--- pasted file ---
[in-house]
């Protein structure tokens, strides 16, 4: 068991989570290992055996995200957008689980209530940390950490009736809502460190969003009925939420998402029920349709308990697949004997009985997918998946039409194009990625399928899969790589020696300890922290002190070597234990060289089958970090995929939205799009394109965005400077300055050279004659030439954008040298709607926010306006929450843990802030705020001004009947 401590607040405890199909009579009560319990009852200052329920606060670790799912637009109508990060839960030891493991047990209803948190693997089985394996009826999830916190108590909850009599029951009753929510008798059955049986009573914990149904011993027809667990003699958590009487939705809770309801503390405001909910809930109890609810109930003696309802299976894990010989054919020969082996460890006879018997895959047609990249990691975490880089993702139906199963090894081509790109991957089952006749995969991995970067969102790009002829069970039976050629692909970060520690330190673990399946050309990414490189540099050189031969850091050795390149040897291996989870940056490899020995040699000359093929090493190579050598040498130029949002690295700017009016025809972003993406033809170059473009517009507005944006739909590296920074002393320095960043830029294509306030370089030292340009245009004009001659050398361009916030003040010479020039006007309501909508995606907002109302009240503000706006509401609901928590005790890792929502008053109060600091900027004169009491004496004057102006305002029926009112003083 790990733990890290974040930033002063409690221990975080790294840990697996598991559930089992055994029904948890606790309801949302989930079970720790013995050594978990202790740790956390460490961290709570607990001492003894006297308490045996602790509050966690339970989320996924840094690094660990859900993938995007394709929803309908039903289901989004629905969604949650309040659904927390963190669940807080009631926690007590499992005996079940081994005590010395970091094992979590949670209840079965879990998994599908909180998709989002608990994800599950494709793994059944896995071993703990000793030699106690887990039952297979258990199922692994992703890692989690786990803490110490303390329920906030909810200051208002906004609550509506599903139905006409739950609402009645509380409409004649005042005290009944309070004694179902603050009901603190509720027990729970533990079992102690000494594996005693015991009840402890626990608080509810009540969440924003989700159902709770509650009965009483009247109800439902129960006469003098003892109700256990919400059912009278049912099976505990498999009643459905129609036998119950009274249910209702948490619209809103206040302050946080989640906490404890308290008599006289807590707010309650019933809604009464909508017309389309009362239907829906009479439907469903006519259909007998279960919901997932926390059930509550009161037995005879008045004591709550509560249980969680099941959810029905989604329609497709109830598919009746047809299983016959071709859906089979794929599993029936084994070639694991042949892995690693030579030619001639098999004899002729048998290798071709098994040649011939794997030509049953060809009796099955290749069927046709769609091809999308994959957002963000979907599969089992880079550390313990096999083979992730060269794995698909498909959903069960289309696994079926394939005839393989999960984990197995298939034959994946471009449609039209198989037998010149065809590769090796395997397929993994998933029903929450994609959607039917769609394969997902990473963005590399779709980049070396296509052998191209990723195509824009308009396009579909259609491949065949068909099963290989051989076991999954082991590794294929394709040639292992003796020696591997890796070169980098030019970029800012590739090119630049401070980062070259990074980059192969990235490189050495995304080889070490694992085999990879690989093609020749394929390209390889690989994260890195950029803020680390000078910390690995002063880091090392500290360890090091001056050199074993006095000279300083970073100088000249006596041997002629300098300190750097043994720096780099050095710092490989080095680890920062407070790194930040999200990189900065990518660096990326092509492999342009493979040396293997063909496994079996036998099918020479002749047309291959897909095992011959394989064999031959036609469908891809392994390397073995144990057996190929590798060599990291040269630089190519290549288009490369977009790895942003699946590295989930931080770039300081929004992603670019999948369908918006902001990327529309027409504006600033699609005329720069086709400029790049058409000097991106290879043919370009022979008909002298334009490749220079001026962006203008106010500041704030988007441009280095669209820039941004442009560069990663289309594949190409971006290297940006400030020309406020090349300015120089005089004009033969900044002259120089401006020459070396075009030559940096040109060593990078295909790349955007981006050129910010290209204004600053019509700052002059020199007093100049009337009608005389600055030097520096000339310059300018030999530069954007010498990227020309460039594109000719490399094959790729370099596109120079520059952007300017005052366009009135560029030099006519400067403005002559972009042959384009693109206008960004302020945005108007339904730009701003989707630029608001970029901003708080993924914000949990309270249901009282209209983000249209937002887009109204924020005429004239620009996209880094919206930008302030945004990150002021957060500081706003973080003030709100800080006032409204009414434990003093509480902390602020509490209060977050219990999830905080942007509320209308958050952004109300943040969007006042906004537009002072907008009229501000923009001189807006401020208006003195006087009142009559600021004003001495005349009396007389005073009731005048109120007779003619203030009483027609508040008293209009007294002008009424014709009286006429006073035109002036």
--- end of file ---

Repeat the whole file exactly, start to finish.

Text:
[in-house]
């Protein structure tokens, strides 16, 4: 068991989570290992055996995200957008689980209530940390950490009736809502460190969003009925939420998402029920349709308990697949004997009985997918998946039409194009990625399928899969790589020696300890922290002190070597234990060289089958970090995929939205799009394109965005400077300055050279004659030439954008040298709607926010306006929450843990802030705020001004009947 401590607040405890199909009579009560319990009852200052329920606060670790799912637009109508990060839960030891493991047990209803948190693997089985394996009826999830916190108590909850009599029951009753929510008798059955049986009573914990149904011993027809667990003699958590009487939705809770309801503390405001909910809930109890609810109930003696309802299976894990010989054919020969082996460890006879018997895959047609990249990691975490880089993702139906199963090894081509790109991957089952006749995969991995970067969102790009002829069970039976050629692909970060520690330190673990399946050309990414490189540099050189031969850091050795390149040897291996989870940056490899020995040699000359093929090493190579050598040498130029949002690295700017009016025809972003993406033809170059473009517009507005944006739909590296920074002393320095960043830029294509306030370089030292340009245009004009001659050398361009916030003040010479020039006007309501909508995606907002109302009240503000706006509401609901928590005790890792929502008053109060600091900027004169009491004496004057102006305002029926009112003083 790990733990890290974040930033002063409690221990975080790294840990697996598991559930089992055994029904948890606790309801949302989930079970720790013995050594978990202790740790956390460490961290709570607990001492003894006297308490045996602790509050966690339970989320996924840094690094660990859900993938995007394709929803309908039903289901989004629905969604949650309040659904927390963190669940807080009631926690007590499992005996079940081994005590010395970091094992979590949670209840079965879990998994599908909180998709989002608990994800599950494709793994059944896995071993703990000793030699106690887990039952297979258990199922692994992703890692989690786990803490110490303390329920906030909810200051208002906004609550509506599903139905006409739950609402009645509380409409004649005042005290009944309070004694179902603050009901603190509720027990729970533990079992102690000494594996005693015991009840402890626990608080509810009540969440924003989700159902709770509650009965009483009247109800439902129960006469003098003892109700256990919400059912009278049912099976505990498999009643459905129609036998119950009274249910209702948490619209809103206040302050946080989640906490404890308290008599006289807590707010309650019933809604009464909508017309389309009362239907829906009479439907469903006519259909007998279960919901997932926390059930509550009161037995005879008045004591709550509560249980969680099941959810029905989604329609497709109830598919009746047809299983016959071709859906089979794929599993029936084994070639694991042949892995690693030579030619001639098999004899002729048998290798071709098994040649011939794997030509049953060809009796099955290749069927046709769609091809999308994959957002963000979907599969089992880079550390313990096999083979992730060269794995698909498909959903069960289309696994079926394939005839393989999960984990197995298939034959994946471009449609039209198989037998010149065809590769090796395997397929993994998933029903929450994609959607039917769609394969997902990473963005590399779709980049070396296509052998191209990723195509824009308009396009579909259609491949065949068909099963290989051989076991999954082991590794294929394709040639292992003796020696591997890796070169980098030019970029800012590739090119630049401070980062070259990074980059192969990235490189050495995304080889070490694992085999990879690989093609020749394929390209390889690989994260890195950029803020680390000078910390690995002063880091090392500290360890090091001056050199074993006095000279300083970073100088000249006596041997002629300098300190750097043994720096780099050095710092490989080095680890920062407070790194930040999200990189900065990518660096990326092509492999342009493979040396293997063909496994079996036998099918020479002749047309291959897909095992011959394989064999031959036609469908891809392994390397073995144990057996190929590798060599990291040269630089190519290549288009490369977009790895942003699946590295989930931080770039300081929004992603670019999948369908918006902001990327529309027409504006600033699609005329720069086709400029790049058409000097991106290879043919370009022979008909002298334009490749220079001026962006203008106010500041704030988007441009280095669209820039941004442009560069990663289309594949190409971006290297940006400030020309406020090349300015120089005089004009033969900044002259120089401006020459070396075009030559940096040109060593990078295909790349955007981006050129910010290209204004600053019509700052002059020199007093100049009337009608005389600055030097520096000339310059300018030999530069954007010498990227020309460039594109000719490399094959790729370099596109120079520059952007300017005052366009009135560029030099006519400067403005002559972009042959384009693109206008960004302020945005108007339904730009701003989707630029608001970029901003708080993924914000949990309270249901009282209209983000249209937002887009109204924020005429004239620009996209880094919206930008302030945004990150002021957060500081706003973080003030709100800080006032409204009414434990003093509480902390602020509490209060977050219990999830905080942007509320209308958050952004109300943040969007006042906004537009002072907008009229501000923009001189807006401020208006003195006087009142009559600021004003001495005349009396007389005073009731005048109120007779003619203030009483027609508040008293209009007294002008009424014709009286006429006073035109002036």